Democratic presidential nominee Hillary Clinton took another stab at the nation’s wealthiest Americans on Thursday, endorsing an increase in the top estate-tax rate — a sharp contrast to her opponent Donald Trump’s plan to eliminate the estate tax altogether. But that increased rate is not what concerns financial advisers most.
She would set the top tax rate at 65% for estates over $500 million for individuals and $1 billion for married couples, according to the updated plan on her campaign website. This compares to the current highest rate of 40% on estates over $5.45 million per person ($10.9 million per married couple).
Ms. Clinton also would set a 50% rate for estates over $10 million and 55% rate for those over $50 million. Before this change, she had supported a top estate-tax rate of 45%.
But what’s of particular concern to advisers is that she’d also remove aspects of the tax code that people use to make their estates “appear to be worth less than they really are,” according to Ms. Clinton’s website.
“The real focus of her new estate-tax plan is the elimination of the step-up in basis for all. This will impact a very large number of Americans,” said Victoria Fillet, president of Blueprint Financial Planning. “The raise in the estate tax is primarily focused on the very rich, and they have sophisticated tax planning done by a bank of accountants and will probably not be impacted.”
When investors get a so-called step-up in basis at death, the inheritors of the assets don’t have to pay capital gains tax.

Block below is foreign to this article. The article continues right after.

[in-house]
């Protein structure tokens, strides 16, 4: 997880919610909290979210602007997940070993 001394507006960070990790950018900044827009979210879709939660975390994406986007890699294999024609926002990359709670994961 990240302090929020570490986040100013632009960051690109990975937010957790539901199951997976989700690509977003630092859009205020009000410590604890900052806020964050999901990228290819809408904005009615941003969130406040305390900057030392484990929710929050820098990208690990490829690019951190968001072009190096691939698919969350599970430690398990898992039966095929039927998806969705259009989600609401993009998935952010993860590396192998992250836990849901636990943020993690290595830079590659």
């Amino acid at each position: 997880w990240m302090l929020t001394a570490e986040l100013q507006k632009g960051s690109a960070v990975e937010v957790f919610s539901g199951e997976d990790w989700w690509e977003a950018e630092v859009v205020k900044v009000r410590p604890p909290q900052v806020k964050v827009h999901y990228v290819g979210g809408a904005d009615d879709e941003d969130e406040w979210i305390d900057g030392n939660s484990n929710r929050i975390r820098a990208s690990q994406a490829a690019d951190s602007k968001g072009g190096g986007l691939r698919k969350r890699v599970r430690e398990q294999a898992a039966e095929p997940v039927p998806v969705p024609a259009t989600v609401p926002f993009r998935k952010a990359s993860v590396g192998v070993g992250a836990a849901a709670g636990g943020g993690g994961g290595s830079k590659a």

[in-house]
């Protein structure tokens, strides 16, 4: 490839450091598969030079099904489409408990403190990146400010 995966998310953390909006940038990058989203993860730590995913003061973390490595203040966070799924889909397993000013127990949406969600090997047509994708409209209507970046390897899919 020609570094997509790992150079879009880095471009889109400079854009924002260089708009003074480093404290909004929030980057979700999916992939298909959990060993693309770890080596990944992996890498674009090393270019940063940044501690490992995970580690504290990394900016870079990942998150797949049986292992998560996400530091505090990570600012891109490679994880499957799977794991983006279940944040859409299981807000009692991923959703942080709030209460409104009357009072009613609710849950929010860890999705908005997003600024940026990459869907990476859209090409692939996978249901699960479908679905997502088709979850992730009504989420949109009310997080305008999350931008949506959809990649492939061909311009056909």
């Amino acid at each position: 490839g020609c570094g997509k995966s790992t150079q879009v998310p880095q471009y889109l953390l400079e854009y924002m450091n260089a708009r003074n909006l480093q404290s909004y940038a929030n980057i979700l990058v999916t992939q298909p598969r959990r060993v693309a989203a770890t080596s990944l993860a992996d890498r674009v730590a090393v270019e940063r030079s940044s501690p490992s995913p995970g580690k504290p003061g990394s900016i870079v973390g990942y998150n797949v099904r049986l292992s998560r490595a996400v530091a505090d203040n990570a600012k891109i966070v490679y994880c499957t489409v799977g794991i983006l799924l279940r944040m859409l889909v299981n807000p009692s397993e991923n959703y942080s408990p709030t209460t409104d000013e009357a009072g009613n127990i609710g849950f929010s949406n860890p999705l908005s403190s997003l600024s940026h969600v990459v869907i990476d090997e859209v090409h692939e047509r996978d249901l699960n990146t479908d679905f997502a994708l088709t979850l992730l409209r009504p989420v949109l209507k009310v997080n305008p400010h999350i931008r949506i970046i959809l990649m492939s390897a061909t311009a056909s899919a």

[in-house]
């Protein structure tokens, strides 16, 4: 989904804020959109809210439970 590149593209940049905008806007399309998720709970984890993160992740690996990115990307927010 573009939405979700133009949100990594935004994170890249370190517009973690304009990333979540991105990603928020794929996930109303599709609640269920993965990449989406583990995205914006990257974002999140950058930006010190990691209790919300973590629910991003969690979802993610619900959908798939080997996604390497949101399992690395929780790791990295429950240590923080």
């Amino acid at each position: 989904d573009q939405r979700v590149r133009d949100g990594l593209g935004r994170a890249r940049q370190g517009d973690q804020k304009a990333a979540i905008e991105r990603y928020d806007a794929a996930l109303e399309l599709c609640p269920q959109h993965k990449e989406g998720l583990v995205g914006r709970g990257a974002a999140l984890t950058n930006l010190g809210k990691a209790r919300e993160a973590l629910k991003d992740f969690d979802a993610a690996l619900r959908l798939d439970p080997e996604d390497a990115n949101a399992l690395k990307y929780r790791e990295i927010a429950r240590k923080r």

For instance, a couple buys a $50,000 house that is worth $500,000 when they die and leave it to their daughter. Today she receives a step-up in value to the current market price, and if she sells at that new market price, there are no tax consequences, Ms. Fillet said.
Under Ms. Clinton’s plan with no step-up in basis, that daughter would owe capital gains taxes on $450,000, she said.
“This will seriously impact inheritances for many middle- and lower-income Americans,” Ms. Fillet said.
The step-up in basis applies to any appreciated asset in the estate that are not included in a qualified plan, such as an individual retirement account or a 401(k).
Charlie Douglas, director of wealth planning at Cedar Rowe Partners, agrees that the loss of step-up in basis would be significant for many.
He points out that Republican candidate Donald Trump, who has called for repeal of the estate tax, has been mum on his plans for the step-up, while former candidate Jeb Bush had said he’d support getting rid of the step-up in exchange for eliminating the estate tax.
Any estate-tax change would need Congressional approval, a challenge in the current political environment. These two estate-tax components may end up being part of a compromise, Mr. Douglas said.
“Some say Hillary’s plan would be dead on arrival, but that that’s not the point,” he said. “The point is this is about politics and horse-trading, and we’ll see if it becomes a tradeoff between her higher estate-tax rates and keeping the step-up.”
Russell J. Fishkind, partner and estate-planning lawyer at Saul Ewing, said it’s surprising Ms. Clinton is supporting the elimination of the step-up because that will affect everyone, not just the wealthiest Americans that her other tax increases would impact.
“I think her whole estate-tax policy is really a debate piece to highlight the differences between her and Donald Trump,” he said.
Targeting the estate-tax rate is only the most recent tactic of having the wealthiest in the nation pay more in taxes. She also backs a cap on itemized deductions and a 4% “fair-share surcharge” on those with incomes over $5 million.